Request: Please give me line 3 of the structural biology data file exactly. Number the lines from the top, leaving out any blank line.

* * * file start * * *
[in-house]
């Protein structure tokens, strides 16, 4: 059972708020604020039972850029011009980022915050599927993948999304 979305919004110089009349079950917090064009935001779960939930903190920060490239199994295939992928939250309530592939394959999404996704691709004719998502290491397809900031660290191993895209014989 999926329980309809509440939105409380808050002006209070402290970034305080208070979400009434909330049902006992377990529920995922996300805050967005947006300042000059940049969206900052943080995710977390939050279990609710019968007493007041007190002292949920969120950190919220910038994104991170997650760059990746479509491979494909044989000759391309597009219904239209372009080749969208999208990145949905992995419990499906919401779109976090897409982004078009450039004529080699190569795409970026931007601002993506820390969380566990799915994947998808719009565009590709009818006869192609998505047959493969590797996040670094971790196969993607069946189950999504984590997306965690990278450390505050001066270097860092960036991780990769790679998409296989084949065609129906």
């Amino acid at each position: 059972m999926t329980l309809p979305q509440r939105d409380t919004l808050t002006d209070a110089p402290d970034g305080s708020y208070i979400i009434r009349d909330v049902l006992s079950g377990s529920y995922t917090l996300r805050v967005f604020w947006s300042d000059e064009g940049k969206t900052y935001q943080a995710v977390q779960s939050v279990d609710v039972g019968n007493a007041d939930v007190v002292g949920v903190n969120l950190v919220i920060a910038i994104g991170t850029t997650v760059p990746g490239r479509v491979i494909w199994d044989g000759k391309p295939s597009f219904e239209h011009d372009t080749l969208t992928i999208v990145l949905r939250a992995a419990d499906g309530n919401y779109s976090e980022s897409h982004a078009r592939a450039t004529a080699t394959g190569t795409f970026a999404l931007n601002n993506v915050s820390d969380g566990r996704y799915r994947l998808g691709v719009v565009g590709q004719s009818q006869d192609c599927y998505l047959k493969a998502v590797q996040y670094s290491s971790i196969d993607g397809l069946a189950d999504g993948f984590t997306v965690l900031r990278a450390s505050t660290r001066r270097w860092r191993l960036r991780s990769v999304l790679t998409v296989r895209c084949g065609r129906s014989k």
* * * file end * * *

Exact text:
């Amino acid at each position: 059972m999926t329980l309809p979305q509440r939105d409380t919004l808050t002006d209070a110089p402290d970034g305080s708020y208070i979400i009434r009349d909330v049902l006992s079950g377990s529920y995922t917090l996300r805050v967005f604020w947006s300042d000059e064009g940049k969206t900052y935001q943080a995710v977390q779960s939050v279990d609710v039972g019968n007493a007041d939930v007190v002292g949920v903190n969120l950190v919220i920060a910038i994104g991170t850029t997650v760059p990746g490239r479509v491979i494909w199994d044989g000759k391309p295939s597009f219904e239209h011009d372009t080749l969208t992928i999208v990145l949905r939250a992995a419990d499906g309530n919401y779109s976090e980022s897409h982004a078009r592939a450039t004529a080699t394959g190569t795409f970026a999404l931007n601002n993506v915050s820390d969380g566990r996704y799915r994947l998808g691709v719009v565009g590709q004719s009818q006869d192609c599927y998505l047959k493969a998502v590797q996040y670094s290491s971790i196969d993607g397809l069946a189950d999504g993948f984590t997306v965690l900031r990278a450390s505050t660290r001066r270097w860092r191993l960036r991780s990769v999304l790679t998409v296989r895209c084949g065609r129906s014989k």